Police find more fentanyl in trap floor at Bronx day care where baby died

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(NEW YORK) — Police said they’ve found a trap floor with drugs in the play area of a New York City day care where a 1-year-old boy died following exposure to fentanyl.

Nicholas Dominici, 1, died on Friday and three other children, ranging in age from 8 months to 2 years, were hospitalized and treated with Narcan and are now recovering, police said. An analysis of urine from one of the victims confirmed the presence of fentanyl, officials said.

Authorities searched the Bronx day care again on Wednesday night and Thursday following a tip they received about a trap door in the floor, law enforcement sources familiar with the case told ABC News.

In the trap floor, investigators found fentanyl, other narcotics and drug paraphernalia, the NYPD confirmed.

Investigators had already found a kilo of fentanyl stored on kids’ play mats, along with a device to press drugs into bricks for sale, according to court records.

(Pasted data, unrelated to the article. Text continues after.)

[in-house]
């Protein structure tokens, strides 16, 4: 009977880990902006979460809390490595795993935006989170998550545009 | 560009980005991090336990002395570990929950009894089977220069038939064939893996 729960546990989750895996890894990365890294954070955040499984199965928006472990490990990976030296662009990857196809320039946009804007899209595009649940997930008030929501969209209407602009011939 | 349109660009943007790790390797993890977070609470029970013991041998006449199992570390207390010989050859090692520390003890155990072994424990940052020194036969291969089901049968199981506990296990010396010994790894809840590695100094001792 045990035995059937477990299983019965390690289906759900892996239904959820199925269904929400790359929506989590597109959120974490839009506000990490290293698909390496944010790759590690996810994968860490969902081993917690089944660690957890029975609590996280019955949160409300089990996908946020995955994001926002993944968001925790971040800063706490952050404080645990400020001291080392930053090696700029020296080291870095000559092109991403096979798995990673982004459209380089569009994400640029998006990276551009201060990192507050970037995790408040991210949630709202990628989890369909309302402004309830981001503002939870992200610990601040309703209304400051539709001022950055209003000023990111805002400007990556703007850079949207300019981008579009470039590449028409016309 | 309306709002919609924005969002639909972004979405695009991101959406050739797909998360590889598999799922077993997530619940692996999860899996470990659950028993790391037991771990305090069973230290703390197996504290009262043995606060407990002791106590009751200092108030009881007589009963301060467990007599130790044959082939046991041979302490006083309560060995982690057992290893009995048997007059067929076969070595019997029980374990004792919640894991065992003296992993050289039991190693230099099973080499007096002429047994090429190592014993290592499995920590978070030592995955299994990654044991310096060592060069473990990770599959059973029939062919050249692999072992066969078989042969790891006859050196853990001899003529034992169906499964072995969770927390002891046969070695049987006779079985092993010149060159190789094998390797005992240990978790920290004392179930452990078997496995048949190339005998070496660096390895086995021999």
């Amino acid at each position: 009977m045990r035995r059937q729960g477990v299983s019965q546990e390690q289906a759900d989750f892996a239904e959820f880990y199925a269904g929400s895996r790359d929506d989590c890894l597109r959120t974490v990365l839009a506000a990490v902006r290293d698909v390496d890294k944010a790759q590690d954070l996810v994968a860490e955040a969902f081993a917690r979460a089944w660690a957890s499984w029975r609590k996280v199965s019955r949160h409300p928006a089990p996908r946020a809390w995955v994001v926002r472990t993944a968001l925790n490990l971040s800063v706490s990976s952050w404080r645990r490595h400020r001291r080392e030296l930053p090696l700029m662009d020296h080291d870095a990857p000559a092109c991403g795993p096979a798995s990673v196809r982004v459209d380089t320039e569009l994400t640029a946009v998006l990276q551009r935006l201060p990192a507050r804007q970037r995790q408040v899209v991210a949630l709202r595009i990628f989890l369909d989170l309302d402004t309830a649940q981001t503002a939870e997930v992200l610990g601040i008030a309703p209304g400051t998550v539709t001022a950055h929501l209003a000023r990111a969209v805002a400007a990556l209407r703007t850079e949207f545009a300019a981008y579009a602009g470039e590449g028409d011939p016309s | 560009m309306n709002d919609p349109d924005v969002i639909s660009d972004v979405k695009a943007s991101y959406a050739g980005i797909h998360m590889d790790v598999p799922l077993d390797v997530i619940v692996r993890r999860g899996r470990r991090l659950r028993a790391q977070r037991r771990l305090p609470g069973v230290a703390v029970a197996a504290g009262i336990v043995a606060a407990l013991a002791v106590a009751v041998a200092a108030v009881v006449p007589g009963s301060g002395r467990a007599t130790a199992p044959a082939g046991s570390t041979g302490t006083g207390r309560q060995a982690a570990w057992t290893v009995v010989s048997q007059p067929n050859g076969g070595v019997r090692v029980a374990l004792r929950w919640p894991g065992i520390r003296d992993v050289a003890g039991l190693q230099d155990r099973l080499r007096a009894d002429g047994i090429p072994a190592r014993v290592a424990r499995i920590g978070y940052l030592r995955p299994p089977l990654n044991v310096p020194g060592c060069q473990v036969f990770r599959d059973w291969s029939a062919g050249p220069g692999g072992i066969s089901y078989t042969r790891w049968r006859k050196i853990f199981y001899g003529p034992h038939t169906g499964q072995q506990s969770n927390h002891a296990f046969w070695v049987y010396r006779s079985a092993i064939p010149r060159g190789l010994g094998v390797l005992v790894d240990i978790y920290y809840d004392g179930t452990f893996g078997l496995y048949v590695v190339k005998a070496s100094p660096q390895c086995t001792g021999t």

Grei Mendez, the operator of the day care, and her tenant, Carlisto Acevedo Brito, are in federal custody on charges of narcotics possession with intent to distribute resulting in death and conspiracy to distribute narcotics resulting in death. They’ve been held without bail.

Mendez and Brito were initially arrested on state charges including murder. The state case has been continued to Oct. 5.

They were indicted by a grand jury on Thursday, Bronx District Attorney Darcel Clark said.

Mendez’s attorney said she was unaware drugs were being stored in her day care by Brito, her husband’s cousin, to whom she was renting a room for $200 a week.

A search is ongoing for Mendez’s husband, who, according to court records, was seen on video fleeing the day care out of a back alley carrying two trash bags.

The day care was licensed on May 16 by the state’s Office of Children and Family Services, according to public records. It’s listed as having a capacity for eight children from 6 weeks old to 12 years old.

City health inspectors conducted a surprise inspection of the facility on Sept. 6 and did not find any violations, according to City Health Commissioner Ashwin Vasan.

“I’m very sorry, but one of the things that my child care inspectors are not trained to do is look for fentanyl. But maybe they need to,” Vasan said at a news conference Monday.

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